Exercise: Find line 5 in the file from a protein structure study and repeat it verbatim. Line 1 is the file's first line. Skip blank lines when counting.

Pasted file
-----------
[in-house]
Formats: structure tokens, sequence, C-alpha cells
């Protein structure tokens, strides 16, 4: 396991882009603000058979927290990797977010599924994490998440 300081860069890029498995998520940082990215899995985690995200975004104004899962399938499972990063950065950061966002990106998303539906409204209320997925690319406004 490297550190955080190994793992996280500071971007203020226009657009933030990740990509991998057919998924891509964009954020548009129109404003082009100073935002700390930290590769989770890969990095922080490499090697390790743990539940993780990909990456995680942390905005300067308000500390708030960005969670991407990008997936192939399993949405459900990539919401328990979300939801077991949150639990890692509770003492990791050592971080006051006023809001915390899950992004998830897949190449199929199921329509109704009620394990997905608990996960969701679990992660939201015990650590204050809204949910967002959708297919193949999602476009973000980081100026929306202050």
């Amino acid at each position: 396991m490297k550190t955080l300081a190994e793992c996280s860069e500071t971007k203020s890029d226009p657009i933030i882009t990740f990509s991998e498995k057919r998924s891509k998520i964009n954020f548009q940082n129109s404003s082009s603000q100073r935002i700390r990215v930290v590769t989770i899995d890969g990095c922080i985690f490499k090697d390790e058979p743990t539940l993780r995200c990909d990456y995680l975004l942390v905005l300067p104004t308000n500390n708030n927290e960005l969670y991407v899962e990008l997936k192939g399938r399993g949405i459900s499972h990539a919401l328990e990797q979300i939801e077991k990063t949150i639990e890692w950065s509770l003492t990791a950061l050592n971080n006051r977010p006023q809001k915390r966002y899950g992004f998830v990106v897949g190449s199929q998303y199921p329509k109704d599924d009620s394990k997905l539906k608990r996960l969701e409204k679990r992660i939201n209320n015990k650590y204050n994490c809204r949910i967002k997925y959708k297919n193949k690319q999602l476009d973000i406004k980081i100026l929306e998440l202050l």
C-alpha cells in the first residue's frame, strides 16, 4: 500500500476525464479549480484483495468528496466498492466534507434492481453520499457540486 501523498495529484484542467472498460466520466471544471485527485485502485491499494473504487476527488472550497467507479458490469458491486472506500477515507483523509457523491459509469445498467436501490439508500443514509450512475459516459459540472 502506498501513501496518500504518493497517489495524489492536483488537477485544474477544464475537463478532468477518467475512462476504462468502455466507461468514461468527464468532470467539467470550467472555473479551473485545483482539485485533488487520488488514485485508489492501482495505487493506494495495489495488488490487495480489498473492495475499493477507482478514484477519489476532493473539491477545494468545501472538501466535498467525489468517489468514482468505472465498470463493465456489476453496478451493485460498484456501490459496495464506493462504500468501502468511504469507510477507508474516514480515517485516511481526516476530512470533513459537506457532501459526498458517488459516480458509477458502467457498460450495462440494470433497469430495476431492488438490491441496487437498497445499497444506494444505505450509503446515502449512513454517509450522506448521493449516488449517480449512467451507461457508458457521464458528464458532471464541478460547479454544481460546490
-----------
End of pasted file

C-alpha cells in the first residue's frame, strides 16, 4: 500500500476525464479549480484483495468528496466498492466534507434492481453520499457540486 501523498495529484484542467472498460466520466471544471485527485485502485491499494473504487476527488472550497467507479458490469458491486472506500477515507483523509457523491459509469445498467436501490439508500443514509450512475459516459459540472 502506498501513501496518500504518493497517489495524489492536483488537477485544474477544464475537463478532468477518467475512462476504462468502455466507461468514461468527464468532470467539467470550467472555473479551473485545483482539485485533488487520488488514485485508489492501482495505487493506494495495489495488488490487495480489498473492495475499493477507482478514484477519489476532493473539491477545494468545501472538501466535498467525489468517489468514482468505472465498470463493465456489476453496478451493485460498484456501490459496495464506493462504500468501502468511504469507510477507508474516514480515517485516511481526516476530512470533513459537506457532501459526498458517488459516480458509477458502467457498460450495462440494470433497469430495476431492488438490491441496487437498497445499497444506494444505505450509503446515502449512513454517509450522506448521493449516488449517480449512467451507461457508458457521464458528464458532471464541478460547479454544481460546490